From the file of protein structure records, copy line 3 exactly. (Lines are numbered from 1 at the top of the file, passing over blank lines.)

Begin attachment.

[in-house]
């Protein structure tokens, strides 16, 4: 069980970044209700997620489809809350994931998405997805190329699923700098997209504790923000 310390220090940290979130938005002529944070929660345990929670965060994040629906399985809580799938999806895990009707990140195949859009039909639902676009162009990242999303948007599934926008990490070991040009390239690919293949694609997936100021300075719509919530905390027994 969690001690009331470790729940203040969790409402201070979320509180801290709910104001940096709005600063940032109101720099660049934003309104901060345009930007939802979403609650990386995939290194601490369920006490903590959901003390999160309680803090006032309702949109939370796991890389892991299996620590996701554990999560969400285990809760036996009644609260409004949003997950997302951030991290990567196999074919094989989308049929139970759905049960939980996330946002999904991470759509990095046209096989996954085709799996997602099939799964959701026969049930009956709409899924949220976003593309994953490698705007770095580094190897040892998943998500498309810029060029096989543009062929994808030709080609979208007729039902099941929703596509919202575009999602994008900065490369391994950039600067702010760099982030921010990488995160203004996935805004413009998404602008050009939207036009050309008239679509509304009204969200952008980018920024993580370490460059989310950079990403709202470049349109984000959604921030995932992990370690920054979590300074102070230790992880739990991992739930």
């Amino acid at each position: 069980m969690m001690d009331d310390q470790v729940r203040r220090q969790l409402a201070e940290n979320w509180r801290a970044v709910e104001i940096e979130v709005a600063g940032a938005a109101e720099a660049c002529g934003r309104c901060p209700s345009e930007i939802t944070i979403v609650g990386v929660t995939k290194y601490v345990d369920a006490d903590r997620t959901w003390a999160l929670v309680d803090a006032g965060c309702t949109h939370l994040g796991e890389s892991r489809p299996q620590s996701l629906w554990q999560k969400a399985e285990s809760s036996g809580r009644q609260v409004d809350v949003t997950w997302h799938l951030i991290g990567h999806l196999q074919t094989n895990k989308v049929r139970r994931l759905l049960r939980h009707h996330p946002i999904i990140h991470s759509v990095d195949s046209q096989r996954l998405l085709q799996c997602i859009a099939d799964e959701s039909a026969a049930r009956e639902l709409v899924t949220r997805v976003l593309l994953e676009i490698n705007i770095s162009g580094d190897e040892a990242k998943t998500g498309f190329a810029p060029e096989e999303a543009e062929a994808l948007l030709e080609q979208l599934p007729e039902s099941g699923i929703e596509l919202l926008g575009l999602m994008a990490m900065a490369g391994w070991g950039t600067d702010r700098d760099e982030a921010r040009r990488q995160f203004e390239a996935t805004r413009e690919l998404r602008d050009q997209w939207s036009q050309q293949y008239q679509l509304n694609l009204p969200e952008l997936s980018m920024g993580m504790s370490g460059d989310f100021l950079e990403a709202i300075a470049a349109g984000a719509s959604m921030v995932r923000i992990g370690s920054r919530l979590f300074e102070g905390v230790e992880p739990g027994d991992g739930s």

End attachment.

């Amino acid at each position: 069980m969690m001690d009331d310390q470790v729940r203040r220090q969790l409402a201070e940290n979320w509180r801290a970044v709910e104001i940096e979130v709005a600063g940032a938005a109101e720099a660049c002529g934003r309104c901060p209700s345009e930007i939802t944070i979403v609650g990386v929660t995939k290194y601490v345990d369920a006490d903590r997620t959901w003390a999160l929670v309680d803090a006032g965060c309702t949109h939370l994040g796991e890389s892991r489809p299996q620590s996701l629906w554990q999560k969400a399985e285990s809760s036996g809580r009644q609260v409004d809350v949003t997950w997302h799938l951030i991290g990567h999806l196999q074919t094989n895990k989308v049929r139970r994931l759905l049960r939980h009707h996330p946002i999904i990140h991470s759509v990095d195949s046209q096989r996954l998405l085709q799996c997602i859009a099939d799964e959701s039909a026969a049930r009956e639902l709409v899924t949220r997805v976003l593309l994953e676009i490698n705007i770095s162009g580094d190897e040892a990242k998943t998500g498309f190329a810029p060029e096989e999303a543009e062929a994808l948007l030709e080609q979208l599934p007729e039902s099941g699923i929703e596509l919202l926008g575009l999602m994008a990490m900065a490369g391994w070991g950039t600067d702010r700098d760099e982030a921010r040009r990488q995160f203004e390239a996935t805004r413009e690919l998404r602008d050009q997209w939207s036009q050309q293949y008239q679509l509304n694609l009204p969200e952008l997936s980018m920024g993580m504790s370490g460059d989310f100021l950079e990403a709202i300075a470049a349109g984000a719509s959604m921030v995932r923000i992990g370690s920054r919530l979590f300074e102070g905390v230790e992880p739990g027994d991992g739930s």